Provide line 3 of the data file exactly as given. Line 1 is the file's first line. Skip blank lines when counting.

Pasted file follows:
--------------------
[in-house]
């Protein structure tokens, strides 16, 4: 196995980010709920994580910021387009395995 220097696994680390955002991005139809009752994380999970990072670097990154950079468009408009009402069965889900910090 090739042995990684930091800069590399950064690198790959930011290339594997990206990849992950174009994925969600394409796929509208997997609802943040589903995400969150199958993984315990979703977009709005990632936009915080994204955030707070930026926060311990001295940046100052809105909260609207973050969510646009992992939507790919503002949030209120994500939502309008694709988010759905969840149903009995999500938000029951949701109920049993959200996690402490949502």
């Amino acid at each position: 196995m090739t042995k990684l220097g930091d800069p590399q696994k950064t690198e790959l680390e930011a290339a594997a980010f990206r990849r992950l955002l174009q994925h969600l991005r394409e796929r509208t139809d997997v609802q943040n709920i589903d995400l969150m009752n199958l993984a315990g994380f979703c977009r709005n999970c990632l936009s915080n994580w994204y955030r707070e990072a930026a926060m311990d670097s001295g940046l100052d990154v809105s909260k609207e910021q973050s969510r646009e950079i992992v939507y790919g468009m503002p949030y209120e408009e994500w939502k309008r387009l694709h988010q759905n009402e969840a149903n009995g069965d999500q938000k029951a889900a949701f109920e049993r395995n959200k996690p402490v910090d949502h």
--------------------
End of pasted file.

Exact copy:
């Amino acid at each position: 196995m090739t042995k990684l220097g930091d800069p590399q696994k950064t690198e790959l680390e930011a290339a594997a980010f990206r990849r992950l955002l174009q994925h969600l991005r394409e796929r509208t139809d997997v609802q943040n709920i589903d995400l969150m009752n199958l993984a315990g994380f979703c977009r709005n999970c990632l936009s915080n994580w994204y955030r707070e990072a930026a926060m311990d670097s001295g940046l100052d990154v809105s909260k609207e910021q973050s969510r646009e950079i992992v939507y790919g468009m503002p949030y209120e408009e994500w939502k309008r387009l694709h988010q759905n009402e969840a149903n009995g069965d999500q938000k029951a889900a949701f109920e049993r395995n959200k996690p402490v910090d949502h």